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Sixth sense about tonight

Doc Rivers gives a thumbs-up leaving Quicken Loans Arena Tuesday, and he hopes it was goodbye to Cleveland, too. Doc Rivers gives a thumbs-up leaving Quicken Loans Arena Tuesday, and he hopes it was goodbye to Cleveland, too. (Jim Davis/Globe Staff)
By Gary Washburn
Globe Staff / May 13, 2010

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WALTHAM — As game time approached Tuesday night at Quicken Loans Arena, the public-address announcer asked the sellout crowd to rise and wave their “All Together’’ towels. The fans obliged, and the scene resembled a raging snowstorm as the Cleveland faithful sought to motivate their inconsistent team.

That was not lost on Celtics forward Kevin Garnett, who moments after the Celtics’ 120-88 victory said he did not want to return to face a Game 7 atmosphere in Cleveland, when there would be so much at stake for the Cavaliers.

The amateur oddsmakers who predicted that LeBron James would return to Cleveland next season and not bolt for the riches of New York, New Jersey, and Chicago are reconsidering their stance. The Cavaliers played an unmotivated Game 5, though the Celtics realize their psyche could change with a win in Game 6 tonight at TD Garden. That would give the Cavs a chance to secure the series — and perhaps the promising future of Cleveland basketball.

The Celtics are fully aware of their inconsistencies at home this season, including a 124-95 Game 3 loss following a sparkling Game 2 performance. So there was no hint of glee during practice at the Sports Authority Training Center yesterday. They recognize that a loss tonight immediately hands the Cavaliers the edge and the home-court advantage.

“Listen, we have one home game left in this series,’’ coach Doc Rivers said. “We haven’t done anything and we’ve made that clear. And you know you are going to get Cleveland’s best shot. LeBron [James] is going to play an amazing game and we’re going to have to be able to absorb that and still win the game. I don’t even like hearing guys talk about ‘closing out.’ That doesn’t mean anything. You’ve still got to the play the game.’’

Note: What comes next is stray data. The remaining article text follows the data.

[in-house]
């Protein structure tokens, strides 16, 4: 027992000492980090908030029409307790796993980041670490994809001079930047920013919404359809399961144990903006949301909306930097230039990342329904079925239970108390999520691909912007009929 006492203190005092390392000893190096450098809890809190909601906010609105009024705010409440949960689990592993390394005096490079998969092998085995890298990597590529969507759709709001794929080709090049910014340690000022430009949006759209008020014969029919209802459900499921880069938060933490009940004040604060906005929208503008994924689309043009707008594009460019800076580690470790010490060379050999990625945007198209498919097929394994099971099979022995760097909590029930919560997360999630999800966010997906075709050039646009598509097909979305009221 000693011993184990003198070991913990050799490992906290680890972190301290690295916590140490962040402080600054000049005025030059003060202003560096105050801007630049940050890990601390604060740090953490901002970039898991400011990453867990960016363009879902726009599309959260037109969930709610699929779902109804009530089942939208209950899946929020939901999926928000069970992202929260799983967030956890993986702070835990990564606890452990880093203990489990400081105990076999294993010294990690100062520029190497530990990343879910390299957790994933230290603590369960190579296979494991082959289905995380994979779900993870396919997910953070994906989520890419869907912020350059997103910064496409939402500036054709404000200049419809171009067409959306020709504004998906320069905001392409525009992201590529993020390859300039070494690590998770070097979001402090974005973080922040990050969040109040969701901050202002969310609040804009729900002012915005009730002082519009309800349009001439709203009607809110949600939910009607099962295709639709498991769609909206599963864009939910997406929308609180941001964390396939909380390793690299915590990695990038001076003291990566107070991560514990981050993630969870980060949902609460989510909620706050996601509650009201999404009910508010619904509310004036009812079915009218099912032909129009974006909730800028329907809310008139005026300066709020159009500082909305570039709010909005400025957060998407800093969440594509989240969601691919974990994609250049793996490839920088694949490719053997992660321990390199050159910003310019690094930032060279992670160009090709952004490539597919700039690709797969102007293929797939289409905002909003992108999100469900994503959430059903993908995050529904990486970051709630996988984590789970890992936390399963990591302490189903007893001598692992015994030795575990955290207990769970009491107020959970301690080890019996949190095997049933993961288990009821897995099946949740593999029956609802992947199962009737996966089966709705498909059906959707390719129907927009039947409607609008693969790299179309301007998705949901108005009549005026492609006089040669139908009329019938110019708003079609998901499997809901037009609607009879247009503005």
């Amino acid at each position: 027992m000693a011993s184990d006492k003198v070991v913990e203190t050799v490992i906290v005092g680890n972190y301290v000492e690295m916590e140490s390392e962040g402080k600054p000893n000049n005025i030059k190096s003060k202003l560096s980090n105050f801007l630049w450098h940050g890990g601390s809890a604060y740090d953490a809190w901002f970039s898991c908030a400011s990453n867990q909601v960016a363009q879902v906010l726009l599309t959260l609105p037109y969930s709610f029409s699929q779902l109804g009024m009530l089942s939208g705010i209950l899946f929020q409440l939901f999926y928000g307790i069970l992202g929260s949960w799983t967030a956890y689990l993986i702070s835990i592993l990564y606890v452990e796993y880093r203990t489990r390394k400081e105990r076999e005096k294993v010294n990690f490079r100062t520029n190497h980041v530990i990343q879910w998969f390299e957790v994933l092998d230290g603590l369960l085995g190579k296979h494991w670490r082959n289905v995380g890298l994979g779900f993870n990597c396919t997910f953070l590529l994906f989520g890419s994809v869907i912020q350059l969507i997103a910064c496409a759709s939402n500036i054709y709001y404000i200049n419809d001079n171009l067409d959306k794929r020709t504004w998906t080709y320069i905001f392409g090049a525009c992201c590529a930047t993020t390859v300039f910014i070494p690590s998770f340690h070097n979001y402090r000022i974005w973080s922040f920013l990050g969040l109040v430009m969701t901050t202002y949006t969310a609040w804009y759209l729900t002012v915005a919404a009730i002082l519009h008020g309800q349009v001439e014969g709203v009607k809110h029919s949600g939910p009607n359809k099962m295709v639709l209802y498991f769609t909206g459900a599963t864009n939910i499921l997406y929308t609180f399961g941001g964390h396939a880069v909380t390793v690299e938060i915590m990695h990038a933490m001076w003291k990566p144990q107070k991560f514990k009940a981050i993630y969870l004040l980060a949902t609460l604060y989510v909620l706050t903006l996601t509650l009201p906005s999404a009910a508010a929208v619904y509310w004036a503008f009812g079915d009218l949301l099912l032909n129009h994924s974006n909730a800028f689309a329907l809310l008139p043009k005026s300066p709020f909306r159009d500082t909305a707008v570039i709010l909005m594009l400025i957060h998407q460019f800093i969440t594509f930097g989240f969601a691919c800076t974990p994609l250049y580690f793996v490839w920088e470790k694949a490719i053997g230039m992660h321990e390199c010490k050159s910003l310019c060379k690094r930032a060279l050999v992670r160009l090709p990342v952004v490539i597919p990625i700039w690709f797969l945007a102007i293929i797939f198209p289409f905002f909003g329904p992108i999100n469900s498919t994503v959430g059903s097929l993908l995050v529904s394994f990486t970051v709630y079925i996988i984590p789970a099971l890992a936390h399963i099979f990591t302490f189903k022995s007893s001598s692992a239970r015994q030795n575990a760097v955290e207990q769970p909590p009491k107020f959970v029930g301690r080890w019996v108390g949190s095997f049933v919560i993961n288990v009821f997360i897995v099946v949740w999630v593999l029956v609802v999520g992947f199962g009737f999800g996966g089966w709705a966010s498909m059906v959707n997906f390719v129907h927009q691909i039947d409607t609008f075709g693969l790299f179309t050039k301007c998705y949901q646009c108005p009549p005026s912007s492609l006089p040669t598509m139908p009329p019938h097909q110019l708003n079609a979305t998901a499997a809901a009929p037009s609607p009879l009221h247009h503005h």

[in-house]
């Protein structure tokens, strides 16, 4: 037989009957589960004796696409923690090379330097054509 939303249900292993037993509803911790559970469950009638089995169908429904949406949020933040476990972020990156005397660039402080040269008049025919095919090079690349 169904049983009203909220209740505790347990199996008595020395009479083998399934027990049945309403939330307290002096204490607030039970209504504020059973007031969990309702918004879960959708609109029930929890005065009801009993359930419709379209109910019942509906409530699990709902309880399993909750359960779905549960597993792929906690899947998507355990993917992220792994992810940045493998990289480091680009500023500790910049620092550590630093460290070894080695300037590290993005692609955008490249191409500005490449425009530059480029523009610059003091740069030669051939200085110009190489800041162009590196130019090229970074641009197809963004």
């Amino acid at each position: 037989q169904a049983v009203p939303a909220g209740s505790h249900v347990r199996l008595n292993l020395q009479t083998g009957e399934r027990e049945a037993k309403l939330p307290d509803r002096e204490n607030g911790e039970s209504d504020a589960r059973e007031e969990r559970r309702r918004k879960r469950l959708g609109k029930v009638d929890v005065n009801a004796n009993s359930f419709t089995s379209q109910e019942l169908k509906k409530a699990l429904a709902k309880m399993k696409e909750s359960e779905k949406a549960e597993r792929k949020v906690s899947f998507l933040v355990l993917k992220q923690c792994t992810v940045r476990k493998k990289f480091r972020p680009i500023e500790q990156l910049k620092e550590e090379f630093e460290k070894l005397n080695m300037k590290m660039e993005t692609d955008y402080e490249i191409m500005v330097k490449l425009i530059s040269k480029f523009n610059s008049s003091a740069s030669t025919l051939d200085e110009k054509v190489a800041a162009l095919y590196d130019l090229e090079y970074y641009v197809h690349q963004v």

The opportunity to capitalize on the Game 2 performance was ruined by a slow start in Game 3, as the Celtics trailed, 36-17, after the first quarter. After a three-day break, minor injuries to Garnett and Kendrick Perkins, and two poor practices, the Celtics stumbled into that game unprepared and lethargic. Such a beginning tonight could squander Tuesday’s standout performance and go a long way toward ending their season.

“Yeah, it’s like our Game 7 coming up,’’ said Perkins. “We don’t want to go back to Cleveland. I think we’ve just got to come out with the right focus, right mind-set, and just play our game.’’

The Celtics were in a somewhat similar situation last season, leading three games to two against the Magic before dropping Game 6 in Orlando, 83-75, and then Game 7 in Boston, 101-82. Of course, they were without Garnett, who has been a major factor in the Cleveland series.

He is averaging 18.2 points and 7.2 rebounds, shooting 50 percent, and has completely overwhelmed Antawn Jamison. Rivers has exploited two matchups: Garnett against Jamison and Rajon Rondo against Mo Williams.

Garnett’s presence has stabilized the Celtics in the postseason. Not only is he healthy, but he has served as team leader and voice of reason. After Perkins barked at officials following a foul call on Shaquille O’Neal Tuesday, Garnett pulled Perkins aside and told him to remain focused.

And it is Garnett who has set the tone for Game 6, declaring it just as critical to the Celtics as it is to Cleveland.

“This team has gone through a lot of stuff, and that’s good for us,’’ Rivers said. “Everybody was making a big deal about Kevin being on the bench [last season]. Nobody listens to a guy, a player that’s not dressed.

“So obviously his impact is better now that he is in uniform.’’

And Garnett’s whisper-quiet voice has been loud enough to make teammates understand the significance of Game 6. When they are motivated and focused, the Celtics are an elite team. When they lack concentration and precision, they are an also-ran.

Rivers and Garnett are banking that the rest of the roster takes on that sense of urgency tonight. The Celtics have been a superior team on the road all season, but now they must show that home is indeed an advantage. That hasn’t always been the case.

“We’ve got to win this game,’’ forward Glen Davis said. “And we have to show the fans we can defend our court. We’ve got to close it out, make sure we do the little things, match their intensity.

“That’s the way we have to go at it, Game 7. We have to look at this game like it’s our last.’’

Gary Washburn can be reached at

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